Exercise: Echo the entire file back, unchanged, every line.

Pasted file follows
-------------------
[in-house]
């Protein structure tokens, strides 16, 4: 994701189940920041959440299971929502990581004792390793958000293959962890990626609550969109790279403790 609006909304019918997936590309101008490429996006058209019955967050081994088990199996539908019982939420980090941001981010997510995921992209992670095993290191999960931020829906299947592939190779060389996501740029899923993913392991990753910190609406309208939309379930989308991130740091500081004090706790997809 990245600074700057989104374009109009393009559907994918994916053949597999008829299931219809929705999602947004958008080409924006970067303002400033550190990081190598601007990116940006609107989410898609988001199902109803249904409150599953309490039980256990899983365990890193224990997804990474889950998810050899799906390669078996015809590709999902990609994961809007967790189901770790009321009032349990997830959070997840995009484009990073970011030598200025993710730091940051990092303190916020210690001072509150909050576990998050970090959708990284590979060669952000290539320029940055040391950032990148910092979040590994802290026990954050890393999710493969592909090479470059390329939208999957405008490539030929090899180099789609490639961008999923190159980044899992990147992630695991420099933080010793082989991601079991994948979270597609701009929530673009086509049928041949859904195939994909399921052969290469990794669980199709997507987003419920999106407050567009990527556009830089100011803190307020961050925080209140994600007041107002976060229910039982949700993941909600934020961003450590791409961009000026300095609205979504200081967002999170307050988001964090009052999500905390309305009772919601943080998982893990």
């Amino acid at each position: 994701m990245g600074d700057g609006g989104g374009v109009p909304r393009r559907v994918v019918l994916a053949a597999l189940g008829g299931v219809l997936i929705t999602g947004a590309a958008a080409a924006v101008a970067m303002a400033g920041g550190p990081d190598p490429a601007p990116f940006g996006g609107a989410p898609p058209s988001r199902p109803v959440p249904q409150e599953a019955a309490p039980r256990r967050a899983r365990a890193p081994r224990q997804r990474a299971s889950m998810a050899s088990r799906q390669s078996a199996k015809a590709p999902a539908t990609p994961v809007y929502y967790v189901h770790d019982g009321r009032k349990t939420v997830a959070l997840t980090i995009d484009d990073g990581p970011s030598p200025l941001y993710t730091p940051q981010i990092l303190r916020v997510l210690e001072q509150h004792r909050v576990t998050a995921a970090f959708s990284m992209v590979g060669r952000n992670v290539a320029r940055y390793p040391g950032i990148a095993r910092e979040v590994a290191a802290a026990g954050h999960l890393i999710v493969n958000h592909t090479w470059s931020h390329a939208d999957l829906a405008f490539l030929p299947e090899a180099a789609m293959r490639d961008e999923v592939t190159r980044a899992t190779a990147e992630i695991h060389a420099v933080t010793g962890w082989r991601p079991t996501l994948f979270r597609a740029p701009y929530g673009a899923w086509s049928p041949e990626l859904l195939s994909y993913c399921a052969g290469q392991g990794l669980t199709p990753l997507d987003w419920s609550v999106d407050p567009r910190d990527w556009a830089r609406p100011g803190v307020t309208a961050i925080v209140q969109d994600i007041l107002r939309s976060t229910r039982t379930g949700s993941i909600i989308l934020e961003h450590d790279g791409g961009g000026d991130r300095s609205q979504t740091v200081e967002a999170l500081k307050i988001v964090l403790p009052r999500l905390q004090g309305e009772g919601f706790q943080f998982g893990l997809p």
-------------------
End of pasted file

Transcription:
[in-house]
């Protein structure tokens, strides 16, 4: 994701189940920041959440299971929502990581004792390793958000293959962890990626609550969109790279403790 609006909304019918997936590309101008490429996006058209019955967050081994088990199996539908019982939420980090941001981010997510995921992209992670095993290191999960931020829906299947592939190779060389996501740029899923993913392991990753910190609406309208939309379930989308991130740091500081004090706790997809 990245600074700057989104374009109009393009559907994918994916053949597999008829299931219809929705999602947004958008080409924006970067303002400033550190990081190598601007990116940006609107989410898609988001199902109803249904409150599953309490039980256990899983365990890193224990997804990474889950998810050899799906390669078996015809590709999902990609994961809007967790189901770790009321009032349990997830959070997840995009484009990073970011030598200025993710730091940051990092303190916020210690001072509150909050576990998050970090959708990284590979060669952000290539320029940055040391950032990148910092979040590994802290026990954050890393999710493969592909090479470059390329939208999957405008490539030929090899180099789609490639961008999923190159980044899992990147992630695991420099933080010793082989991601079991994948979270597609701009929530673009086509049928041949859904195939994909399921052969290469990794669980199709997507987003419920999106407050567009990527556009830089100011803190307020961050925080209140994600007041107002976060229910039982949700993941909600934020961003450590791409961009000026300095609205979504200081967002999170307050988001964090009052999500905390309305009772919601943080998982893990």
């Amino acid at each position: 994701m990245g600074d700057g609006g989104g374009v109009p909304r393009r559907v994918v019918l994916a053949a597999l189940g008829g299931v219809l997936i929705t999602g947004a590309a958008a080409a924006v101008a970067m303002a400033g920041g550190p990081d190598p490429a601007p990116f940006g996006g609107a989410p898609p058209s988001r199902p109803v959440p249904q409150e599953a019955a309490p039980r256990r967050a899983r365990a890193p081994r224990q997804r990474a299971s889950m998810a050899s088990r799906q390669s078996a199996k015809a590709p999902a539908t990609p994961v809007y929502y967790v189901h770790d019982g009321r009032k349990t939420v997830a959070l997840t980090i995009d484009d990073g990581p970011s030598p200025l941001y993710t730091p940051q981010i990092l303190r916020v997510l210690e001072q509150h004792r909050v576990t998050a995921a970090f959708s990284m992209v590979g060669r952000n992670v290539a320029r940055y390793p040391g950032i990148a095993r910092e979040v590994a290191a802290a026990g954050h999960l890393i999710v493969n958000h592909t090479w470059s931020h390329a939208d999957l829906a405008f490539l030929p299947e090899a180099a789609m293959r490639d961008e999923v592939t190159r980044a899992t190779a990147e992630i695991h060389a420099v933080t010793g962890w082989r991601p079991t996501l994948f979270r597609a740029p701009y929530g673009a899923w086509s049928p041949e990626l859904l195939s994909y993913c399921a052969g290469q392991g990794l669980t199709p990753l997507d987003w419920s609550v999106d407050p567009r910190d990527w556009a830089r609406p100011g803190v307020t309208a961050i925080v209140q969109d994600i007041l107002r939309s976060t229910r039982t379930g949700s993941i909600i989308l934020e961003h450590d790279g791409g961009g000026d991130r300095s609205q979504t740091v200081e967002a999170l500081k307050i988001v964090l403790p009052r999500l905390q004090g309305e009772g919601f706790q943080f998982g893990l997809p």